11. I never understood the concept of going into a store that has a new off the shelf product, and having to negotiate the price. New car dealerships are about the only throwback to the old "horse traders", left. I want to go to a store and if I see a product I want at a price I want, then I'll buy it. I don't want it to be an hours long trial just to get it.
  12. I decided I wanted something that looked exactly like a Black Powder Frame Colt...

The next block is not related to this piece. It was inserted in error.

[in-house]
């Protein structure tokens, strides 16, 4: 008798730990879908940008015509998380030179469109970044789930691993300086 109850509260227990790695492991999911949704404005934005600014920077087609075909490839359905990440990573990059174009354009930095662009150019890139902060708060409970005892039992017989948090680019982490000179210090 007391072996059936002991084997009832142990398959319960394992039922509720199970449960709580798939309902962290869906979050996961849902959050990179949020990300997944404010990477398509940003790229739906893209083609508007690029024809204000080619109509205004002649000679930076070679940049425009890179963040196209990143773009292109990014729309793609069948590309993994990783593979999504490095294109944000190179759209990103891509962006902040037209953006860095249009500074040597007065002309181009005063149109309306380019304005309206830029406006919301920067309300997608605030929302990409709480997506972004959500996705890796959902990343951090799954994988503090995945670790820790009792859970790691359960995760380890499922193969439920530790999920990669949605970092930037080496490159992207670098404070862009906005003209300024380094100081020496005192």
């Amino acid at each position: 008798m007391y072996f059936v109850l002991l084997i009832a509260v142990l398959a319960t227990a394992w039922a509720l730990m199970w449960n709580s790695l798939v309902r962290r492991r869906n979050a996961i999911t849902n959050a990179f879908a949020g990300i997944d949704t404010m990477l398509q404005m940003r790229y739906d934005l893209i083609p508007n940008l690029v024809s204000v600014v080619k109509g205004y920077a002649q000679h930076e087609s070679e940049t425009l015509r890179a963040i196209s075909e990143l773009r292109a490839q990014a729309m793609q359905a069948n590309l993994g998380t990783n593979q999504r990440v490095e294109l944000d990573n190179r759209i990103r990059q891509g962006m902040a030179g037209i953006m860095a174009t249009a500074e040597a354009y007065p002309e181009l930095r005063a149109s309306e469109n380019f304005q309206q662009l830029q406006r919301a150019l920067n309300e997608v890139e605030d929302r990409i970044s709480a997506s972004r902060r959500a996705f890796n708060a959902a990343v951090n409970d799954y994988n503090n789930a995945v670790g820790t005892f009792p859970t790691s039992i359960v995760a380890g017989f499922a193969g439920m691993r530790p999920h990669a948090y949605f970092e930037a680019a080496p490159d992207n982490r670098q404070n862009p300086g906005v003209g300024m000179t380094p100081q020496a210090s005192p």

13. It's kind of a given that many movies and TV shows will mess up with anachronisms or when depicting firearm usage. But, when writing a book, the authors have the time to consult on subjects they know nothing about. Obvious errors really take me out of the flow when as I'm reading and I come across them. So do passages in parentheses, but that's another subject. I was reading a "Repairman Jack" novel, when the protagonist takes out his revolver, which he describes as a .357 Magnum Ruger Security Six. He then carefully loads it with 5 rounds, hammer down on an empty chamber, in preparation for confrontation with the bad guy. Okay, but the Security Six has a transfer bar safety, and was made so you could carry 6. It was, and is, a big selling point. Then he goes on to describe it as a double action, "because you have to cock the hammer before you can pull the trigger" Aaurgh! Sounds like the writer had a "gun friend" give him some tips and got the whole thing wrong, or the author took terrible notes.